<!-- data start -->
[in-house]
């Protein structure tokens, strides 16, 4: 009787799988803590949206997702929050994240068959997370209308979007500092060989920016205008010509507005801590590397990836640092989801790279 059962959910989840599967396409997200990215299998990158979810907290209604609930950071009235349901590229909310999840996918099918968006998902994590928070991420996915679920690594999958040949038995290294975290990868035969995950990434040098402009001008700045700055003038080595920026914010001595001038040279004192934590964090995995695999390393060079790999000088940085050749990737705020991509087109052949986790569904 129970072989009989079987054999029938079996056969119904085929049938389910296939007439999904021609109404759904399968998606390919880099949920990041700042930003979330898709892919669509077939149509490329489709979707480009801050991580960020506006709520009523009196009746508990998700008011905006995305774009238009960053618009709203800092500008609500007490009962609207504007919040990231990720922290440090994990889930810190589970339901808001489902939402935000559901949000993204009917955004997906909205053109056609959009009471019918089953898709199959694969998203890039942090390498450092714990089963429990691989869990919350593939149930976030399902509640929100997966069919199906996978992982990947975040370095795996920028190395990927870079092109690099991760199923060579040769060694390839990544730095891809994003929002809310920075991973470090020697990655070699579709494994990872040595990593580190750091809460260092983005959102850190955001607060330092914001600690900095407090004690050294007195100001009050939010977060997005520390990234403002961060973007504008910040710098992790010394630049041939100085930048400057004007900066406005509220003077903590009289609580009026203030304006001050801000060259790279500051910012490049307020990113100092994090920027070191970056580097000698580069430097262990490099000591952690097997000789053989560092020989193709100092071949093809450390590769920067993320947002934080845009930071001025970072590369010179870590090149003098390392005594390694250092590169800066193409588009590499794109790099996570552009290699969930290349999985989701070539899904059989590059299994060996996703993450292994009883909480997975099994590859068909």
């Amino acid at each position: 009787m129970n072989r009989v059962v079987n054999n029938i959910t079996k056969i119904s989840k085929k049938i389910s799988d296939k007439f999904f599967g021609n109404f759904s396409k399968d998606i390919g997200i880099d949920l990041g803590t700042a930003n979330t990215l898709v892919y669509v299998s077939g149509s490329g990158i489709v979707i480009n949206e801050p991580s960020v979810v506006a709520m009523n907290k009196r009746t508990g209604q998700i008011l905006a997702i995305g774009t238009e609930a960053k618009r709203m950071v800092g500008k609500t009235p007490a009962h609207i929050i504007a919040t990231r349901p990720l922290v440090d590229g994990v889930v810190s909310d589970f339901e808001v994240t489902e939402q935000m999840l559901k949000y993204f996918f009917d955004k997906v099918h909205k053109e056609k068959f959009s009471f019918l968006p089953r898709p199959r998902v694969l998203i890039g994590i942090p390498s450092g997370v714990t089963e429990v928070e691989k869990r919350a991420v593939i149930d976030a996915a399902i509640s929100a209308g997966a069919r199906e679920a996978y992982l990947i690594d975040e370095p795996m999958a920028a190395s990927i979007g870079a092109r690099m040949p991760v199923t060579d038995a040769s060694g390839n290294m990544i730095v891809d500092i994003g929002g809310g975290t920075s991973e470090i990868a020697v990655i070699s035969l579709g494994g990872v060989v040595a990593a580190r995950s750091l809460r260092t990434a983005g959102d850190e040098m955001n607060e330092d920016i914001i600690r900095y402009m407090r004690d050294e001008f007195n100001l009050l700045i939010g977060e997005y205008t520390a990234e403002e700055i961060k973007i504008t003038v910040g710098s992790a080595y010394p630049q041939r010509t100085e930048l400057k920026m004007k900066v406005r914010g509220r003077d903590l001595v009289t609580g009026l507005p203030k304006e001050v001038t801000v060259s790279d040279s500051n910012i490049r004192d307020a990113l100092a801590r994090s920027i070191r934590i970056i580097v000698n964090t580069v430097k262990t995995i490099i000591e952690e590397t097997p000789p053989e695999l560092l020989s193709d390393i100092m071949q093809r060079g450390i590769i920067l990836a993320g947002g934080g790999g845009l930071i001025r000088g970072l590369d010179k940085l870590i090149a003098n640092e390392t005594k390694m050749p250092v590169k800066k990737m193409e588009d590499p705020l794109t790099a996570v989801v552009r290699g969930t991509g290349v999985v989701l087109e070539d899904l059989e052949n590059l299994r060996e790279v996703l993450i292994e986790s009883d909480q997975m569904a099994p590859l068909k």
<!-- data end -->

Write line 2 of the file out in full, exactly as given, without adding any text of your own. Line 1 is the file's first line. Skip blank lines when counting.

């Protein structure tokens, strides 16, 4: 009787799988803590949206997702929050994240068959997370209308979007500092060989920016205008010509507005801590590397990836640092989801790279 059962959910989840599967396409997200990215299998990158979810907290209604609930950071009235349901590229909310999840996918099918968006998902994590928070991420996915679920690594999958040949038995290294975290990868035969995950990434040098402009001008700045700055003038080595920026914010001595001038040279004192934590964090995995695999390393060079790999000088940085050749990737705020991509087109052949986790569904 129970072989009989079987054999029938079996056969119904085929049938389910296939007439999904021609109404759904399968998606390919880099949920990041700042930003979330898709892919669509077939149509490329489709979707480009801050991580960020506006709520009523009196009746508990998700008011905006995305774009238009960053618009709203800092500008609500007490009962609207504007919040990231990720922290440090994990889930810190589970339901808001489902939402935000559901949000993204009917955004997906909205053109056609959009009471019918089953898709199959694969998203890039942090390498450092714990089963429990691989869990919350593939149930976030399902509640929100997966069919199906996978992982990947975040370095795996920028190395990927870079092109690099991760199923060579040769060694390839990544730095891809994003929002809310920075991973470090020697990655070699579709494994990872040595990593580190750091809460260092983005959102850190955001607060330092914001600690900095407090004690050294007195100001009050939010977060997005520390990234403002961060973007504008910040710098992790010394630049041939100085930048400057004007900066406005509220003077903590009289609580009026203030304006001050801000060259790279500051910012490049307020990113100092994090920027070191970056580097000698580069430097262990490099000591952690097997000789053989560092020989193709100092071949093809450390590769920067993320947002934080845009930071001025970072590369010179870590090149003098390392005594390694250092590169800066193409588009590499794109790099996570552009290699969930290349999985989701070539899904059989590059299994060996996703993450292994009883909480997975099994590859068909």